Why not use ‘Science Diplomacy’ to jump-start Turkish-Israeli ties?
TANER ZAFER ŞENTurkey’s relationship with its long-time ally Israel is in constant depreciation despite both countries’ needs to stand next to each other amid the turmoil in the Middle East. One way of starting relations could be by pursuing “Science Diplomacy,” a non-political route as a goodwill gesture from both sides.
The importance of Israel as an ally to Turkey is undeniable. Israel is a democratic country with a consistent commitment to a free market, a strong military and advanced technological know-how. Turkey has benefited from its relations with Israel over the years when it comes to expanding its military capabilities. Israel benefited from this close collaboration as well by using Turkish soil and airspace for its training needs, and breaking its isolation in the region.
Fortunately, it is still possible to restore the relations between Turkey and Israel. The areas of science, technology, and trade may very well be possible areas of opportunity to jump-start relations. Akin to the “Football Diplomacy” between Turkey and Armenia, which had somewhat limited success, Turkey and Israel can use “Science Diplomacy” to improve their relations. “Science Diplomacy” can have a stronger impact both because the currently weakened ties between Turkey and Israel have never been broken as in the case of Turkey and Armenia and because scientific collaboration can be sustained much longer than a 90-minute football game.
Many things could be done to launch this science diplomacy: for example, beginning student exchange programs between university students (summer schools or joint Ph.D. programs); creating joint Turkish-Israeli scientific grant programs; and funding faculty members to do their sabbaticals in Turkey/Israel.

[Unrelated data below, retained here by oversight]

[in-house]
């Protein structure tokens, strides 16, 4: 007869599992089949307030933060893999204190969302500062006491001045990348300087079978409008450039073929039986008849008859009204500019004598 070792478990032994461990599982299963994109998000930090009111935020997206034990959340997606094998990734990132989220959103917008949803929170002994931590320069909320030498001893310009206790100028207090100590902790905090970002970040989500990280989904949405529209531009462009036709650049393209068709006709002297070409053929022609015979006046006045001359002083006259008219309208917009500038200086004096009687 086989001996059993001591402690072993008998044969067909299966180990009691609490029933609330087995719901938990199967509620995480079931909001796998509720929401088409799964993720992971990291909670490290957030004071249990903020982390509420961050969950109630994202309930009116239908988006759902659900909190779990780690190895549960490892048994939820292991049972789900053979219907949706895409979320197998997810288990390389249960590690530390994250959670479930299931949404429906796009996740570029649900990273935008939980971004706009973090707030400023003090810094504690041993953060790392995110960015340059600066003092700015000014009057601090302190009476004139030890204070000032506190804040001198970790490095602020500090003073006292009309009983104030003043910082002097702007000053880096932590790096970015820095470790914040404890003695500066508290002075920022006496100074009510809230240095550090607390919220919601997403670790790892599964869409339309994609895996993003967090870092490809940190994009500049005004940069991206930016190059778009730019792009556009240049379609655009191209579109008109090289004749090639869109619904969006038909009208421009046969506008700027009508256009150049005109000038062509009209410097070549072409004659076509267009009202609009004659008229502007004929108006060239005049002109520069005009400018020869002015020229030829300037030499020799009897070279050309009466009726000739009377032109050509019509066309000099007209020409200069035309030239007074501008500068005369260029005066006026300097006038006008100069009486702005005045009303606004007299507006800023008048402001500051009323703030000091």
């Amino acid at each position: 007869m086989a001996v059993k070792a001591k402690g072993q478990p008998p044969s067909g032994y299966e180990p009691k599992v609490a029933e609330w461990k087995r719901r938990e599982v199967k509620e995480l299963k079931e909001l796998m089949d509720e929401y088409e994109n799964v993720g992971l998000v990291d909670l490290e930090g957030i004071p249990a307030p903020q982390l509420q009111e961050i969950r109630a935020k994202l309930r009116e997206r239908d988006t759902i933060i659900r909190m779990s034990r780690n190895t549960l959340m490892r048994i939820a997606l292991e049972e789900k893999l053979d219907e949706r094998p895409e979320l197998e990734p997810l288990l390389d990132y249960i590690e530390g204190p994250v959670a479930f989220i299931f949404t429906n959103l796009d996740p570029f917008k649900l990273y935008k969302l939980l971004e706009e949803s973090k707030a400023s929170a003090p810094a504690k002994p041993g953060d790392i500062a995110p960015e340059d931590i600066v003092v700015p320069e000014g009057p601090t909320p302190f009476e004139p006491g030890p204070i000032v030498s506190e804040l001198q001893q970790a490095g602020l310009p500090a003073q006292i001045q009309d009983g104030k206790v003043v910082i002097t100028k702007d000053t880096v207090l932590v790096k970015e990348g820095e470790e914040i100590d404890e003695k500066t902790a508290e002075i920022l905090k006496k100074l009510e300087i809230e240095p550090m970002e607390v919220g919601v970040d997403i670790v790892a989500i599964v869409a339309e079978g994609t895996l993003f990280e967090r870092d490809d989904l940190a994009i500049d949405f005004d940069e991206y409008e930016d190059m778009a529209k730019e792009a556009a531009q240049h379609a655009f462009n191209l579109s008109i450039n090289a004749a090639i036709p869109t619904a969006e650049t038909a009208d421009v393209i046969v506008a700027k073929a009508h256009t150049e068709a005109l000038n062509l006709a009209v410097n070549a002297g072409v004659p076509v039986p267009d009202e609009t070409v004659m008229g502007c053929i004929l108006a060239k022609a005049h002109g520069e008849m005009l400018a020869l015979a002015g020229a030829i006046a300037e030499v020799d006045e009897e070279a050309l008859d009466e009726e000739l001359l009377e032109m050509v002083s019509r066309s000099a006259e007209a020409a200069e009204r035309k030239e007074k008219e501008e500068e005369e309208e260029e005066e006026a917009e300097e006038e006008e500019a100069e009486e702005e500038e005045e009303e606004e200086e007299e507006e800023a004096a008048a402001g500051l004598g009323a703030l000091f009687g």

Using science to re-establish ties has many advantages. First, Turkey can still demand compensation and an apology for the Mavi Marmara. Second, because military technology is not involved, both Turkey and Israel can promote these goodwill efforts simply as means of strengthening ties between academic communities. This way, both countries can save face and show their willingness to cooperate despite serious political disagreements.
If the Turkish government is willing to pursue this route, Turkish academics who are already collaborating with their Israeli counterparts can be recruited to implement policies for strengthening scientific relationships. Academics would be a perfect choice for jump-starting Turkish-Israeli ties as, by nature, they tend to put aside politics and concentrate on their science.
At the end of the day, however, it does not matter what kind of diplomacy is used to re-establish ties. The Middle East is rife with turmoil, and natural allies such as Turkey and Israel should join forces to ensure that the Arab Spring does not translate into bloodshed and military-backed ethnic dictatorships, but more democracy in the region.
*Taner Zafer Şen is a Collaborator Assistant Professor at Iowa State University.”